How to Make a Mini Greenhouse for Carnivorous Plants

Are you wondering how to make a mini greenhouse for carnivorous plants? The good news is that carnivorous plants grow well in most parts of the U.S., particularly in USDA Zones 5 to 10.

To create an ideal mini greenhouse for these bug-eating plants, it’s best to replicate a bog – a carnivorous plants’ natural habitat. The soil doesn’t have many nutrients, which is why these plants evolved to eat insects.

Once you have a mini bog planter, you can grow different types of carnivorous plants, like the Venus flytrap, pitcher plants, sundews, the cobra lily, and more. You don’t have to hand-feed these plants because insects like houseflies and wasps, will naturally fall prey to your bug-eating plants.

Some of the carnivorous plants you should plant inside your greenhouse include the Venus flytrap, purple pitcher plant, common butterwort, California pitcher plant, waterwheel plant, roundleaf sundew, dewy pine, monkey cup, and cobra lily.

How to Make a Mini Greenhouse for Carnivorous Plants

How to Create a Mini Greenhouse for Carnivorous Plants

If you’re planning to create a mini-greenhouse for carnivorous plants, here are some of the factors to keep in mind:



As we’ve already established, carnivorous plants naturally grow in a nutrient-poor bog environment. If you’re mixing your own soil, make sure to check the labels. Your plants may not grow well if there’s salt in the sand or fertilizer in the peat moss. It’s better to buy premade soil for carnivorous plants. You can check out your local garden shop for more information.

For best results, mix one-part sand, one-part perlite, and three parts peat moss. Mix them in a separate bowl. Place horticultural charcoal at the base of your container before you put the soil mixture. This keeps the water from getting stinky, and it absorbs the impurities.


Add your carnivorous plants

Decide on the arrangement of your plants before taking them out of their pots. Some carnivorous plants have sensitive roots, so make sure to handle them carefully. The base of your plants should be slightly over the rim of the pot. In this way, the plants won’t rot if the water level is high.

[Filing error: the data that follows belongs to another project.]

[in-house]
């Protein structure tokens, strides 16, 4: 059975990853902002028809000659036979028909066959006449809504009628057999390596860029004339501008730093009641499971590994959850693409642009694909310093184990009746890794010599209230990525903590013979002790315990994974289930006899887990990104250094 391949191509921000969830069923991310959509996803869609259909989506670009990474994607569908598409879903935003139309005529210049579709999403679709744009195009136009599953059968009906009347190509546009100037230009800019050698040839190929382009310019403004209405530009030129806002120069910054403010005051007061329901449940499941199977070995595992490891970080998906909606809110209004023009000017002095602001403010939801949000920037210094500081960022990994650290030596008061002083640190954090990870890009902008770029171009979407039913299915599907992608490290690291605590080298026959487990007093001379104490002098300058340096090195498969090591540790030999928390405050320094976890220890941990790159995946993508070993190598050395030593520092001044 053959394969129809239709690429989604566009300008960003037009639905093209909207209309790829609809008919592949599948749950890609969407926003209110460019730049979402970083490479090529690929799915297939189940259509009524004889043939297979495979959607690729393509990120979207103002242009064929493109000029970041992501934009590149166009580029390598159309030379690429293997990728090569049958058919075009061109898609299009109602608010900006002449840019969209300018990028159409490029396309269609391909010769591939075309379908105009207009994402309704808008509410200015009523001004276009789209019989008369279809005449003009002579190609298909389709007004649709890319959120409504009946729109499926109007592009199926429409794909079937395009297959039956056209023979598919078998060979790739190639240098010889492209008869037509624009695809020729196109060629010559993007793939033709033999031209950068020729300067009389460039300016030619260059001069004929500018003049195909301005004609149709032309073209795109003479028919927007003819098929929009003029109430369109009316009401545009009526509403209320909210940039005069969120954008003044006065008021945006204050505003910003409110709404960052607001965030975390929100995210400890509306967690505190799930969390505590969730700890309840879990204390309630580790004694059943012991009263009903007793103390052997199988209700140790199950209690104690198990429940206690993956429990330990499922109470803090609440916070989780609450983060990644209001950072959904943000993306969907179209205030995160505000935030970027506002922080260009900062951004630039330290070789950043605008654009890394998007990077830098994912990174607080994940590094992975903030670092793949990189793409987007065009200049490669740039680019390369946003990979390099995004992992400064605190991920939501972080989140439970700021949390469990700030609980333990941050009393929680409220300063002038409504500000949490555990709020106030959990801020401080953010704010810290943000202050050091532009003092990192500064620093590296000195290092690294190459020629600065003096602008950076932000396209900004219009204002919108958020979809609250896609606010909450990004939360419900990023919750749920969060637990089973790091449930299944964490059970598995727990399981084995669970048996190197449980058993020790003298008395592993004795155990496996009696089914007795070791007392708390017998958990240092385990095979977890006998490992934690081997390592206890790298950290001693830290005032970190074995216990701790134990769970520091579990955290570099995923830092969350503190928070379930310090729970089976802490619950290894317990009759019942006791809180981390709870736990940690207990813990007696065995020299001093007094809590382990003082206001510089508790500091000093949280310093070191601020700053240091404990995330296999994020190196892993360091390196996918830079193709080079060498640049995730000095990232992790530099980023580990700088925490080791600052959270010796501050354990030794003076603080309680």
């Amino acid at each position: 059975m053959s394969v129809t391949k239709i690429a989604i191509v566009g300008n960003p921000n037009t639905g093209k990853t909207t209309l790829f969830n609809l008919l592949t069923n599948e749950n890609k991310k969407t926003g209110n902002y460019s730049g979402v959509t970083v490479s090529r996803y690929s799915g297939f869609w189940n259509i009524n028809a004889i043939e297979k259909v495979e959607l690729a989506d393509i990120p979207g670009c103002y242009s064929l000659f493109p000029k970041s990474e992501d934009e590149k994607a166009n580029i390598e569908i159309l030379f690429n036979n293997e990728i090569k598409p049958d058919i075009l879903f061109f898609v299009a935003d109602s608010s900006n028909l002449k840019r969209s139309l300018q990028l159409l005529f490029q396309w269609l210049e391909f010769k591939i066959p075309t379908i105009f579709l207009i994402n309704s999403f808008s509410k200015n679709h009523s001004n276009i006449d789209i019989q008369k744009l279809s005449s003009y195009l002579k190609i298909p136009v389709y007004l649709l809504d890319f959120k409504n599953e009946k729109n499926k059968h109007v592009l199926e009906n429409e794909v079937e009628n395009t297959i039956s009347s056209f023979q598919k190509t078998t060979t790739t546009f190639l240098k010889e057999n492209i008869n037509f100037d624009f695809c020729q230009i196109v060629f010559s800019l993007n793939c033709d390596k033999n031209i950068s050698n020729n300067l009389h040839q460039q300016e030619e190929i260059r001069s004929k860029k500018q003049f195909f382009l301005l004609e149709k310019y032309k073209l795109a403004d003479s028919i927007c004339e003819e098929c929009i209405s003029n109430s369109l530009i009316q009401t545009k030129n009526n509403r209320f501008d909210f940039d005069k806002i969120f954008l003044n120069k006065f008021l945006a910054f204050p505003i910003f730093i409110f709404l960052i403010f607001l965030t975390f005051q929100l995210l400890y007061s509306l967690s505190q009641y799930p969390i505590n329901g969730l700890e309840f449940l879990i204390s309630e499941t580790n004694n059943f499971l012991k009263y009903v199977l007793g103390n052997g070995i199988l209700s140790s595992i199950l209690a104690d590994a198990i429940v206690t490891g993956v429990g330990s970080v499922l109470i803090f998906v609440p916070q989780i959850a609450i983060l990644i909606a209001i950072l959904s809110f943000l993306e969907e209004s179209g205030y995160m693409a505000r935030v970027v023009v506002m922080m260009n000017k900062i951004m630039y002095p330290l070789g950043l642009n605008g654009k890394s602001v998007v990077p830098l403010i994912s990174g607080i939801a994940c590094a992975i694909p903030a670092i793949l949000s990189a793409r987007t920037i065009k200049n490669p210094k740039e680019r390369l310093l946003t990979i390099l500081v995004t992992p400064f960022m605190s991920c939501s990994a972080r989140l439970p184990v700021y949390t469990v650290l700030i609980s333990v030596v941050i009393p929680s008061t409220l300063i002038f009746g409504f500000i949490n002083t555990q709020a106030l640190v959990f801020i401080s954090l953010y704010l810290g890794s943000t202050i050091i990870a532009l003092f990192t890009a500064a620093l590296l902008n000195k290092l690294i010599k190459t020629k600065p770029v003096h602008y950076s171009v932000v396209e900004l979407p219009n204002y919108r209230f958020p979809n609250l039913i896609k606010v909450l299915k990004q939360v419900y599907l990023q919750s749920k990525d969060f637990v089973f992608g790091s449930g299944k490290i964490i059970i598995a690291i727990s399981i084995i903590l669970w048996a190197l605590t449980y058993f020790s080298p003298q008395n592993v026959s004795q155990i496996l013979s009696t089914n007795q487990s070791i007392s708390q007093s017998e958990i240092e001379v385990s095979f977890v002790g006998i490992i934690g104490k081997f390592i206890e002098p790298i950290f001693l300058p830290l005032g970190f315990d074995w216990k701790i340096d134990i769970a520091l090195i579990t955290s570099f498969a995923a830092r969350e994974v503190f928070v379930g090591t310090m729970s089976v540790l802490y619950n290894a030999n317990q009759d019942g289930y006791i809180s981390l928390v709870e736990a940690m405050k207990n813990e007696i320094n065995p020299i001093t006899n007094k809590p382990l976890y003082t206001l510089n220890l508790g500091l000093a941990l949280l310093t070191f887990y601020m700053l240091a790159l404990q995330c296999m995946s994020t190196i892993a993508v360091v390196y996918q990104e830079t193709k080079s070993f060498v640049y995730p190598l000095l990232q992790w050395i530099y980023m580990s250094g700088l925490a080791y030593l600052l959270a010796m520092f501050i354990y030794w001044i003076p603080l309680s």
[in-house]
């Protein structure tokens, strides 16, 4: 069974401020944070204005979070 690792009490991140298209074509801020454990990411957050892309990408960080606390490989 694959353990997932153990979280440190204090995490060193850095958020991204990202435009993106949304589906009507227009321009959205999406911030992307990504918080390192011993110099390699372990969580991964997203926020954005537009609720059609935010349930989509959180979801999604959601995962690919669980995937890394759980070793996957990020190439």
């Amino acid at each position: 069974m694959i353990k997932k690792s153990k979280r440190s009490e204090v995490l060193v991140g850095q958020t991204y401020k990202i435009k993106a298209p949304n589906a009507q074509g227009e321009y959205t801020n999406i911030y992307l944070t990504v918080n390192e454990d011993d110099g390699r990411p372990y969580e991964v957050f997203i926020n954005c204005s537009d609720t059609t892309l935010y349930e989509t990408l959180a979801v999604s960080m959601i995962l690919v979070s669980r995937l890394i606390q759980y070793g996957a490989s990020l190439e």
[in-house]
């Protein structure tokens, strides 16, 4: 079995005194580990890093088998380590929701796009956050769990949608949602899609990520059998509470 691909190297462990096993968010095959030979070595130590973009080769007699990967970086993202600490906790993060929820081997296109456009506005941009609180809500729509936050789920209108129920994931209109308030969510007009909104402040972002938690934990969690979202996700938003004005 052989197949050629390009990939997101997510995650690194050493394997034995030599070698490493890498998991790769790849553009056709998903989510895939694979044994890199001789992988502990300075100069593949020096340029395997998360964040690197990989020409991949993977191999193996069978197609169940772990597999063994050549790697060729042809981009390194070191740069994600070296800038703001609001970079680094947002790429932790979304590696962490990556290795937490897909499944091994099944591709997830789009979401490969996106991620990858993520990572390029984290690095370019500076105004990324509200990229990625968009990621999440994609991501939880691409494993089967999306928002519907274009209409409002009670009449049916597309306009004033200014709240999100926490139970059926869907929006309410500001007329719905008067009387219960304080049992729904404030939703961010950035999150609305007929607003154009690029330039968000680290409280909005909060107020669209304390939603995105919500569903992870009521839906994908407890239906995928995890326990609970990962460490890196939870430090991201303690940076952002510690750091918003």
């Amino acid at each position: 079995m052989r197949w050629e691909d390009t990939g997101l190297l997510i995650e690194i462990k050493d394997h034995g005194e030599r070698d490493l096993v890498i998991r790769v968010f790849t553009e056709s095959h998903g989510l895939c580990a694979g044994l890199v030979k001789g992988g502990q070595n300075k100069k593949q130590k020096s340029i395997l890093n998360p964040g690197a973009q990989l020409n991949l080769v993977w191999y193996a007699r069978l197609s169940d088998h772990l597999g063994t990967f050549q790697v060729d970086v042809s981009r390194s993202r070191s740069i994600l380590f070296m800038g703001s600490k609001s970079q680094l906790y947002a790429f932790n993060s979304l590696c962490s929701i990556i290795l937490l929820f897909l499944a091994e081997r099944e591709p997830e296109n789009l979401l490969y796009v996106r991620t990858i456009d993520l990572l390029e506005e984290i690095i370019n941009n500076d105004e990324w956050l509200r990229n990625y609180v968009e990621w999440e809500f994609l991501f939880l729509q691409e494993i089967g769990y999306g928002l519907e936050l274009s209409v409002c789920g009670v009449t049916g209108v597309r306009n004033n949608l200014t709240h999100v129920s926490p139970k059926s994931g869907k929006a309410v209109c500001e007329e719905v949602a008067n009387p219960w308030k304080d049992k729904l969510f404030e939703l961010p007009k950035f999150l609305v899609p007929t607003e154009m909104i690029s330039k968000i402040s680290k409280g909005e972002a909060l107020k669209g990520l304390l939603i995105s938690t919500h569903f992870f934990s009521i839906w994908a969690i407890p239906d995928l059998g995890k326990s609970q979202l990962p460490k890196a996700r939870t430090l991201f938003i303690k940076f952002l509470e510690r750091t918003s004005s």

Make sure you know what your plants like. For instance, Sundew and Venus Fly Traps love the sun, so make sure to keep them under direct sunlight most of the day. You can also add water plants like Alpine Water Fern and Fiber Optic grass to add texture to your mini greenhouse.



Watering carnivorous plants is different from regular plants. Tap water contains chlorine and other minerals that may kill your plants after some time. Rainwater works best, but distilled water works too if you’re in a pinch. Fill the entire container with water. Your plants thrive best in wet soil, similar to the bog environment.



It’s easy to assume that these bug-eating plants love the dark, murky places. However, carnivorous plants thrive best under full sunlight. Keep your mini greenhouse on your deck, patio, or outside your yard. Just make sure it gets plenty of sunshine. In no time, you’ll enjoy an insect-free garden.


Feeding your plants

If you place your mini greenhouse outside, your carnivorous plants should naturally attract insects. But if you keep them inside your home during winter, you can keep them alive by feeding them by hand.


Taking care of carnivorous plants during winter

Just like other plants, these insect-loving plants go dormant during the winter season. They can thrive in low temperatures, at least 20 degrees F at night, but it shouldn’t go above freezing point during the day. The water in the soil shouldn’t stay frozen for more than a week. If so, it’s best to take your mini greenhouse inside.


Why Are Mini Greenhouses a Great Option for Gardeners?

Greenhouses are useful, practical, and economical—all gardeners dream of owning a greenhouse. However, one factor that stops them from buying one is financial constraint. Most people assume that greenhouses are expensive. While some are, other options would fit any budget.

Mini greenhouses are the perfect option for those who have limited garden space or those who prefer a more cost-effective solution. Other than that, here are some of the reasons why you should invest in a mini greenhouse:


Perfect for small spaces

You can easily place mini-greenhouses on balconies, decks, patios, or even on tables. This is a great option for gardeners who are into planting and growing crops but don’t have enough space to do so.


Protect your plants from pests and critters

Rabbits, deer, mice, and harmful insects love to eat your plants’ leaves and crops. Keeping them inside a greenhouse keeps these pesky critters away.


Shield your plants from inclement weather

Heavy rain, hail, excessive heat, and strong winds can damage your plants. A mini greenhouse keeps your plants safe and protected from bad weather. Even if there’s a storm outside, your plants will continue to grow healthily.


The Bottom Line on How to Make a Mini Greenhouse for Carnivorous Plants

Growing carnivorous plants is exciting, but you need to know how to properly take care of them. By placing them in a mini greenhouse, they stay safe and protected regardless of the weather outside.

Now that you know how to make a greenhouse for carnivorous plants and you have your own mini greenhouse, all you have to do is to weed and water. When done right, you’ll enjoy your mini greenhouse for years.